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Gustavo Castaner IMF AWB Spain.  The spanish transition to democracy has frequently been considered a ¨model¨ for other countries  A look back after.

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Presentation on theme: "Gustavo Castaner IMF AWB Spain.  The spanish transition to democracy has frequently been considered a ¨model¨ for other countries  A look back after."— Presentation transcript:

1 Gustavo Castaner IMF AWB Spain

2  The spanish transition to democracy has frequently been considered a ¨model¨ for other countries  A look back after 30 years reveals that in fact the spanish transition was based on agreements with the dictator´s followers that guaranteed impunity for them and their crimes

3  Franco´s regime pales compared to Hitler´s and Mussolini´s. He died in bed, apparently a harmless old man. A deeper look at his regime reveals a fierce repression, sustained during nearly 40 years, that controlled all aspects of spanish life, and that in fact was much more dire than other dictatorships (Chile, Argentina…)

4  Imagine statues of Hitler and Mussolini in the streets of Germany and Italy… That seemingly impossible situation was the case until 2007 in Spain, with the passing of the Law of Historical Memory…  Much worse, thousands of corpses of the victims of Franco´s brutal repression lie in forgotten mass graves without any recognition

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6  Archives have been a crucial tool for the retrieval of the forgotten memory of the francoist´s repression  Franco´s regime kept exhaustive archives detailing the multiple-pronged prosecution of the vanquished. Even facing difficulties of access, these archives have proved vital for the research about this grim period of spanish history  Contrary to the somewhat extended image of a bumbling regime, the francoist state was a well greased repressive machine, with excellent information services that ensured a constant flow of information on the enemies of the state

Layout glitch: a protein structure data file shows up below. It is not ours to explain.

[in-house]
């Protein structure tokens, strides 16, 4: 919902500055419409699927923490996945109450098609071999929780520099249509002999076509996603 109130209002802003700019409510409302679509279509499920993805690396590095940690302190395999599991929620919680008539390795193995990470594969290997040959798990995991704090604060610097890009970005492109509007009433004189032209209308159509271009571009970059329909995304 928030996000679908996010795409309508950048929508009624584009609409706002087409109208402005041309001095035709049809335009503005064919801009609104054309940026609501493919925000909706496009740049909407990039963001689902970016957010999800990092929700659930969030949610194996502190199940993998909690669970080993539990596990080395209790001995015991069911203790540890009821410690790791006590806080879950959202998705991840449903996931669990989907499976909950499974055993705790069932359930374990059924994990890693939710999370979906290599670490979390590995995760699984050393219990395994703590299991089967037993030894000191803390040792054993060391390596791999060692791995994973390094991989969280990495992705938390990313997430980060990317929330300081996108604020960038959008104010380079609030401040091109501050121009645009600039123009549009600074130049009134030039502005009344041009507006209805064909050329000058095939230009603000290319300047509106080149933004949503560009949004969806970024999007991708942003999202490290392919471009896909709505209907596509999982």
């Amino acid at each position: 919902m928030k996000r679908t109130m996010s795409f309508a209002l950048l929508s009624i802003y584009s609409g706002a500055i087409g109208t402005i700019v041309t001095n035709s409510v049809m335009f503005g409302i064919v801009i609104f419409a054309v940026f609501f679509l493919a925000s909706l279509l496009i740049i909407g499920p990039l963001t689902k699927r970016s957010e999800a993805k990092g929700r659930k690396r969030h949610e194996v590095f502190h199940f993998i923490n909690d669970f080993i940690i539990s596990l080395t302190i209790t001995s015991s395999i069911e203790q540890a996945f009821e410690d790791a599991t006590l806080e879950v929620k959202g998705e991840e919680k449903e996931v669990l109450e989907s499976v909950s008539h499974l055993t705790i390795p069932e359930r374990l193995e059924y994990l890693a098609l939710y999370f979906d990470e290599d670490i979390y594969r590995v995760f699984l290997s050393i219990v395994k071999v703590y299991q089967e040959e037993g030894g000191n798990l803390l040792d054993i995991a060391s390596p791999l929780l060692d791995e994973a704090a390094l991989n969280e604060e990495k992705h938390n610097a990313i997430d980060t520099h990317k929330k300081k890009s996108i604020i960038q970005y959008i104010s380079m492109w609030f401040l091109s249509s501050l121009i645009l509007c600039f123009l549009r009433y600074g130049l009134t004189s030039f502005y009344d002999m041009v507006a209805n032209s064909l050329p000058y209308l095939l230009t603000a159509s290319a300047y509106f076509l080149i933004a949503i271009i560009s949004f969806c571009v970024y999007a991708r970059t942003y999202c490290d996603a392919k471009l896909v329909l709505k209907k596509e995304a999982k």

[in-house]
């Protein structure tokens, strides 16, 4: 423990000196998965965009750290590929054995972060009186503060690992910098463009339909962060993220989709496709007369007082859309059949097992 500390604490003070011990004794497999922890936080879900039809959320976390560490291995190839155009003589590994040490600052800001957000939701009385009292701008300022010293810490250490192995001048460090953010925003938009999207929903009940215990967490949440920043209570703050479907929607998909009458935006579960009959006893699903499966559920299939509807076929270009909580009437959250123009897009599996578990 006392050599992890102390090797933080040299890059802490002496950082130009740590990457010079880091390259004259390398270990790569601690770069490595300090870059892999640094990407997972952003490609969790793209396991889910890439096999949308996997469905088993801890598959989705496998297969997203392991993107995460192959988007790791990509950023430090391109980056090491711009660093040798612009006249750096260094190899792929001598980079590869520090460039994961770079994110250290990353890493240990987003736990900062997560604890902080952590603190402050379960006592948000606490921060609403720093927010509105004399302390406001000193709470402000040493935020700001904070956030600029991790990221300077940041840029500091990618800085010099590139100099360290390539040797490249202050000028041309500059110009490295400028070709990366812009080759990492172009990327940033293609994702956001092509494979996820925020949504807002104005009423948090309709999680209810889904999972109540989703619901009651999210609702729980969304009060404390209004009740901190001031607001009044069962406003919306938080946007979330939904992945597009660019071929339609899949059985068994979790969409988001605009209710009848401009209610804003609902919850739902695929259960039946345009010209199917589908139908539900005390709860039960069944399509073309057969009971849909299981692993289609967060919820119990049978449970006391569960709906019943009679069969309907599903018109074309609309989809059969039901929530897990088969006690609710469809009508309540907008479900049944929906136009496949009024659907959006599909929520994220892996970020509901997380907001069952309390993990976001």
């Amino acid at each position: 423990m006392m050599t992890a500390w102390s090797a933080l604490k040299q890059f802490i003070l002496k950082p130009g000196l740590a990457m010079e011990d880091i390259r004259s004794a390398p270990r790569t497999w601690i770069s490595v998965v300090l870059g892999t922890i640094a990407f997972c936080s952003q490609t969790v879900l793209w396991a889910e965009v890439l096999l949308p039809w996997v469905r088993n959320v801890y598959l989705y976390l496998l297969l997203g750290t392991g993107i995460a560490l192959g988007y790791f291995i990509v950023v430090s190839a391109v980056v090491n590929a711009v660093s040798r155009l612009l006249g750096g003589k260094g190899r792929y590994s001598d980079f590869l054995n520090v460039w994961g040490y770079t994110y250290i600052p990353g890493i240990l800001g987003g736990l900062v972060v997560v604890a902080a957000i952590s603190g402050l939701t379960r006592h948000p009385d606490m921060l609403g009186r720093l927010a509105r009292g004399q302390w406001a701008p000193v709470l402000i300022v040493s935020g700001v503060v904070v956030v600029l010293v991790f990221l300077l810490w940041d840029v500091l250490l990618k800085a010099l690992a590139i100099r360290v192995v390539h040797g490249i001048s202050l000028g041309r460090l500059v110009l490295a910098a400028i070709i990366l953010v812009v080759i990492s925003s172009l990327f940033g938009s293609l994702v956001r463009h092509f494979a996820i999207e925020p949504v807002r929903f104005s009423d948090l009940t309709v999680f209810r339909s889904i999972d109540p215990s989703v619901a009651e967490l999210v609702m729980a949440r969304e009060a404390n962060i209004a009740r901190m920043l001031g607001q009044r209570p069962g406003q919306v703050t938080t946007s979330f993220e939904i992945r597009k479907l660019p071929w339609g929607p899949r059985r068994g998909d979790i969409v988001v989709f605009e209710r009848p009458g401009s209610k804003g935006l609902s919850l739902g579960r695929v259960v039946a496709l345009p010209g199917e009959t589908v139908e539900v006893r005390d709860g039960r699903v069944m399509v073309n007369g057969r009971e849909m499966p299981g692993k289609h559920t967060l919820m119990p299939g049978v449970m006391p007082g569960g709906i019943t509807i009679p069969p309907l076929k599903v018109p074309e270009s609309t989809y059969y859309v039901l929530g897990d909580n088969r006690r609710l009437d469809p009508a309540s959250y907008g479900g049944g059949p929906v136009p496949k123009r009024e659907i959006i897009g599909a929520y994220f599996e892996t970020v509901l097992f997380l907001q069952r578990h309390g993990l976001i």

7  The military analists share the conviction that Franco could have won the war in one year, with the professional army on his side and the full support of Germany and Italy. Instead he took three. This was a completely intentional approach. This was to be a ¨cleansing war¨, to get rid of communists and enemies of Spain.  Against an enemy deprived of humanity, ¨the reds¨, all strong-armed tactics previously rehearsed in Africa were fair game, including systematic executions and mass rape

8  The best known case was Badajoz, where Franco´s troops shot between 2000 and 4000 people in the bullfight ring after taking the city.  In words of Jay Allen, reporter of the Chicago Tribune: ¨They were young, mostly peasants in blue blouses, mechanics in jumpers, ¨The Reds¨. They are still being rounded up. At 4 o’clock in the morning they were turned out into the ring through the gate by which the initial parade of the bullfight enters. There machine guns awaited them. After the first night the blood was supposed to be palm deep on the far side of the ring. I don’t doubt it. Eighteen hundred men –there were women, too- were mowed down there in some 12 hours. There is more blood than you would think in 1,800 bodies¨